Thursday, April 24, 2014
By Avery Yale Kamila
(Continued from page 3)
I would simply encourage anyone with concerns about the matter to continue to stay informed on developments and remain active in pressing for responsible rules and regulations at the state and federal levels.
Q: The FDA's new food safety regulations didn't get a warm reception in Maine. During a recent hearing, they were criticized for being too burdensome on small family farmers. What do people need to know about this issue?
A: We all want to ensure a safe food supply, but we also want to ensure that the FDA's final rules are not so burdensome as to drive family farmers out of production. One size does not fit all. Regulations must be scale-appropriate to be effective.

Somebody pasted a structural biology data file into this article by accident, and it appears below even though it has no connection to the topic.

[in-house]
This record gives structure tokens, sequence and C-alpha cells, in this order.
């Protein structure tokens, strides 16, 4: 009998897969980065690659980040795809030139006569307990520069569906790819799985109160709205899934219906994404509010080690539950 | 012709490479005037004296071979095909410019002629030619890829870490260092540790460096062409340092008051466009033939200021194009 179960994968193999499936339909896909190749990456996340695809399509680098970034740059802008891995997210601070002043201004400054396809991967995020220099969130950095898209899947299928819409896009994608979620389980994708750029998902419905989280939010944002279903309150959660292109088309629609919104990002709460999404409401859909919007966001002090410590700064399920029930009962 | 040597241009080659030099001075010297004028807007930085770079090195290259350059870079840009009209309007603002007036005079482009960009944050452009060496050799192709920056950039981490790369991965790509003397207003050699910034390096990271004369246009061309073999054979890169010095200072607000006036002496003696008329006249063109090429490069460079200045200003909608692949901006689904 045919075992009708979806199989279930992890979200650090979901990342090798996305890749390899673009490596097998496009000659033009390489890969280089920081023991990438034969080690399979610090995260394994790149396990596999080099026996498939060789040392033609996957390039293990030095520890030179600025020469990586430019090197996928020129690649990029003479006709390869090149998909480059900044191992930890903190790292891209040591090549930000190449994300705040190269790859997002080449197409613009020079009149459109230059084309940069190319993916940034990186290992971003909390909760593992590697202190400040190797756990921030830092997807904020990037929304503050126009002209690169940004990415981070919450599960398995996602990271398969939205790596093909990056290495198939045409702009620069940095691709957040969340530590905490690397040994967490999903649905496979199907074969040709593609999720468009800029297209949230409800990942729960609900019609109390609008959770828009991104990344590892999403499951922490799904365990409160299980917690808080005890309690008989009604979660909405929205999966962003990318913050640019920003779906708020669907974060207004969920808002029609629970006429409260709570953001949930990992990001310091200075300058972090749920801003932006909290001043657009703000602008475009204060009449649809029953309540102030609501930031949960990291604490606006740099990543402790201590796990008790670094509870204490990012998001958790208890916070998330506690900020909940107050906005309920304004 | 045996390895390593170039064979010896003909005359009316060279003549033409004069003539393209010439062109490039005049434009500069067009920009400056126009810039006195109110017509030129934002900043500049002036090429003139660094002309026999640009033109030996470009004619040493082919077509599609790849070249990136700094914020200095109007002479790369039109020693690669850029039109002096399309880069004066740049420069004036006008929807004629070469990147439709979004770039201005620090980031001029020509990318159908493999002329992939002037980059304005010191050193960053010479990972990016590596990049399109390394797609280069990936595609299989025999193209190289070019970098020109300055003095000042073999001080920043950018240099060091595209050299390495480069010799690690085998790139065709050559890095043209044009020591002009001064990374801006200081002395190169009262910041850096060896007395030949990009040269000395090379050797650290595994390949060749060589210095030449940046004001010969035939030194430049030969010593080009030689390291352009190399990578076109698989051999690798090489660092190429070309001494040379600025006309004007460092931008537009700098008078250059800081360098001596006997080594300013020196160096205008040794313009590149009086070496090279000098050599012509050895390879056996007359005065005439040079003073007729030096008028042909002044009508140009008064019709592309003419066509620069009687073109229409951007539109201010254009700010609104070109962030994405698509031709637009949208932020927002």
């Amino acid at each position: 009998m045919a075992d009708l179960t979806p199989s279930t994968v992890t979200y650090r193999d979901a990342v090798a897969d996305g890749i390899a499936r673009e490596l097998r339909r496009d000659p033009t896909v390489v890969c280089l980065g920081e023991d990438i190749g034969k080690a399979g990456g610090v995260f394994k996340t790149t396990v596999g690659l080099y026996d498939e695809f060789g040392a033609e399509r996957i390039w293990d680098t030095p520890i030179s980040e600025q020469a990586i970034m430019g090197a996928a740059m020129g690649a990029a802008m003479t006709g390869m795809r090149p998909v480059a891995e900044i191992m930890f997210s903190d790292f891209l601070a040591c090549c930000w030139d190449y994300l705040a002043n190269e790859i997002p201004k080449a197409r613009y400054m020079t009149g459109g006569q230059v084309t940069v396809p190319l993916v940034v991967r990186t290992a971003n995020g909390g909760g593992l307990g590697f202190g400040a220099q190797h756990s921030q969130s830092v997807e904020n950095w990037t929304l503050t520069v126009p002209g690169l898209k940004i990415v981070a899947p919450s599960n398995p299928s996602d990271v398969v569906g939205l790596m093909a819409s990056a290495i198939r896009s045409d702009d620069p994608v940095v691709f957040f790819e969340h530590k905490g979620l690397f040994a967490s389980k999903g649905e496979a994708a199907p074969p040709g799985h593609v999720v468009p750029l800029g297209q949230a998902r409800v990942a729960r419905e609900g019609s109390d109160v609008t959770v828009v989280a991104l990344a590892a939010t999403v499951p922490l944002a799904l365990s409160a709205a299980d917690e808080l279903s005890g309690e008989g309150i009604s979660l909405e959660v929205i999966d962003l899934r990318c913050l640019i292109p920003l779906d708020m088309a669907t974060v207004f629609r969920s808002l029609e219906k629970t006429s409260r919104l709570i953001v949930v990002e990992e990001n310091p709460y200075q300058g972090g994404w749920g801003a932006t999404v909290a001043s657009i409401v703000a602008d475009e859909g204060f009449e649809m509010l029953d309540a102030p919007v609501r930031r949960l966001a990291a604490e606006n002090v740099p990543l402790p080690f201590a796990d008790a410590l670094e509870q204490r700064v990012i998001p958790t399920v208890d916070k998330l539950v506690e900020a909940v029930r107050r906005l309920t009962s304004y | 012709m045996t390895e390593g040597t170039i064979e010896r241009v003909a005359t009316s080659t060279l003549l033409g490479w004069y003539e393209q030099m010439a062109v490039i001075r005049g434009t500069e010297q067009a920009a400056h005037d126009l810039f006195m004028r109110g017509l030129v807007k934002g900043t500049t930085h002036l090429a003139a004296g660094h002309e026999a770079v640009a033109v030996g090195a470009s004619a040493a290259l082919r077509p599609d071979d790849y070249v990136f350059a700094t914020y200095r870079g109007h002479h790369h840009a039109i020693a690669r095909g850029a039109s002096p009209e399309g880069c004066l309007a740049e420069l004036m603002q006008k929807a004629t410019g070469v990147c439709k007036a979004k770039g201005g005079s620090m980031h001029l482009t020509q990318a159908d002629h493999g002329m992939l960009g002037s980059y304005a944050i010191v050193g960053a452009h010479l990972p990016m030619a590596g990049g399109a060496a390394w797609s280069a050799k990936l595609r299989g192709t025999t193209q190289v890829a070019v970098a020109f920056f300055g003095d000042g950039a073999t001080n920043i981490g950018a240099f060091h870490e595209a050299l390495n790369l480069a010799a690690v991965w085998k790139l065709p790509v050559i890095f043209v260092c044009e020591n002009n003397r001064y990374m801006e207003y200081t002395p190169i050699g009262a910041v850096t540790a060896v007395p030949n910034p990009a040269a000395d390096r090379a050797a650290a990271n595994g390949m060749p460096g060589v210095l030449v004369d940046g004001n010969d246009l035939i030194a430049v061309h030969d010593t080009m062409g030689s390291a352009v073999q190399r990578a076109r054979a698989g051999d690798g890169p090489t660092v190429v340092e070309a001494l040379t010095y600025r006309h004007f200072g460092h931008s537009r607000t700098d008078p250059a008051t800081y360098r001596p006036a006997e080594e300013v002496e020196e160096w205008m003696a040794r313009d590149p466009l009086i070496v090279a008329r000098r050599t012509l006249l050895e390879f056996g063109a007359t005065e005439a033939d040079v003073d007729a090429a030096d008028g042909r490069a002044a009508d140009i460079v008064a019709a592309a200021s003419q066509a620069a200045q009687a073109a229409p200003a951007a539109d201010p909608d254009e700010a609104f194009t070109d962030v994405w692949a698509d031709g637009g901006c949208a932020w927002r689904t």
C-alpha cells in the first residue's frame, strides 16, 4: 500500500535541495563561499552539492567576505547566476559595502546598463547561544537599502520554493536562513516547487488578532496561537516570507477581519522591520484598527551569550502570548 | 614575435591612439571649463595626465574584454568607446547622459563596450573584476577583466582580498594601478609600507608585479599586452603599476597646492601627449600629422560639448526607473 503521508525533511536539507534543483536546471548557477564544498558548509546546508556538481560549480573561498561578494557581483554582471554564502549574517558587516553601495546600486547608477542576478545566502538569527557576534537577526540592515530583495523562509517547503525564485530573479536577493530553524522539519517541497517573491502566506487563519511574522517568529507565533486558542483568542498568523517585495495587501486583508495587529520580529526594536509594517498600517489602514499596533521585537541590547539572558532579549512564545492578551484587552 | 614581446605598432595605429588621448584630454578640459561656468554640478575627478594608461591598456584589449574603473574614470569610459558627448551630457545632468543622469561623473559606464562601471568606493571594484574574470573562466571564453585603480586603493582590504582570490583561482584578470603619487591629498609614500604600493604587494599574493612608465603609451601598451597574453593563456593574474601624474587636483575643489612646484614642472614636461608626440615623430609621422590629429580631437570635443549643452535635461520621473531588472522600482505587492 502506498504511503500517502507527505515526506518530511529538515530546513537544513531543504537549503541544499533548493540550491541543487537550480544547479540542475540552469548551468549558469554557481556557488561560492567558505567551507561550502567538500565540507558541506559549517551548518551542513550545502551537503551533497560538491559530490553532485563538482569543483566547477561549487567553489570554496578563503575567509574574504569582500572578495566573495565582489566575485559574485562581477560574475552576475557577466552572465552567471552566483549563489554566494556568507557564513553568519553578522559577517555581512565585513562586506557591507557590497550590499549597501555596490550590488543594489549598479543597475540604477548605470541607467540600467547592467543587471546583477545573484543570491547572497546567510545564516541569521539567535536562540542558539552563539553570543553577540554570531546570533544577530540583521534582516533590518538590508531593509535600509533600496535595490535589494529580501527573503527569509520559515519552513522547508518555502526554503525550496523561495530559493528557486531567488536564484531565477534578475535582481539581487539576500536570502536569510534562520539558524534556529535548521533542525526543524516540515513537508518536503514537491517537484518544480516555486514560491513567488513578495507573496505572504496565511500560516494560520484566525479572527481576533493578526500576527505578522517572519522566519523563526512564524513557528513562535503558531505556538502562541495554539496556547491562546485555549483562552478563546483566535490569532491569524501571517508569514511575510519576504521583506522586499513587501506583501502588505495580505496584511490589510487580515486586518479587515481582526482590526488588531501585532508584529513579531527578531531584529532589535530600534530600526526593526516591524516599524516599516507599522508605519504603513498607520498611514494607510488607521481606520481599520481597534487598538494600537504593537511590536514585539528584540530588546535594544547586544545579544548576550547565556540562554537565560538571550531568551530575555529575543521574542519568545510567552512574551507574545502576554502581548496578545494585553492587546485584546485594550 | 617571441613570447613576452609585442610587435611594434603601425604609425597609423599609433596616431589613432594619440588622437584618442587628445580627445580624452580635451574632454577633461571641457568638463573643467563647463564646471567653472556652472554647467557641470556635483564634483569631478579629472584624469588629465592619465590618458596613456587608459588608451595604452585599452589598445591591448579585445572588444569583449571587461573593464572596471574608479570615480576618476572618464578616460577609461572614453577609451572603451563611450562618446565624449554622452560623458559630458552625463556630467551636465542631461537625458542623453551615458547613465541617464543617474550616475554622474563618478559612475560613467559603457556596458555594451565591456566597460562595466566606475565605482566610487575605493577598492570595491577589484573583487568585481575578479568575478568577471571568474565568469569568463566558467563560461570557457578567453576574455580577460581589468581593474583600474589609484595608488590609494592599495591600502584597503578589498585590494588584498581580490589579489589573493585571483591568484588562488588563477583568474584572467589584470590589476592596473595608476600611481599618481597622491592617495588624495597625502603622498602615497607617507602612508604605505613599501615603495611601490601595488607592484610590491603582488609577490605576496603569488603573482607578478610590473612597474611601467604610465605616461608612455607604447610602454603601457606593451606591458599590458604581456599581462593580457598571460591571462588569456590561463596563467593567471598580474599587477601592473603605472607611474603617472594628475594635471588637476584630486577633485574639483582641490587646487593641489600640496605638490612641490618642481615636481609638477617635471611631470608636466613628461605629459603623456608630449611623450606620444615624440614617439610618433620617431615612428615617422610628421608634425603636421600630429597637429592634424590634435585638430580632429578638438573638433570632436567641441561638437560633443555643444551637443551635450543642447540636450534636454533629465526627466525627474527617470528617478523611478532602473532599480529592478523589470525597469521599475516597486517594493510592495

The rules as proposed now not only threaten to put small farms and processors out of business, they also have the potential to undermine other public health goals, such as increased production, availability and access to healthy foods.
Dave Colson, MOFGA's agricultural services director, has written a short briefing paper on the proposed rules, which I recommend to anyone wishing to learn more about MOFGA's view of the FDA draft plan. I also urge those with an interest in commenting directly to the FDA to follow the links contained in Dave's paper for information on how to do so.
Q: Is there anything else you'd like to share about the current state of food in America or your move to Maine?
A: Maine is a great state that has, through MOFGA's leadership, been way ahead of the curve in building the organic food movement. I'm looking forward to my move to a region that places access to good, organic food so high on the list of priorities, and to working with a group of people so clearly dedicated to ensuring the long-term success of organic farmers and gardeners.
Avery Yale Kamila is a freelancer who lives in Portland, where she buys from Maine's organic farmers and writes about health food. She can be reached at: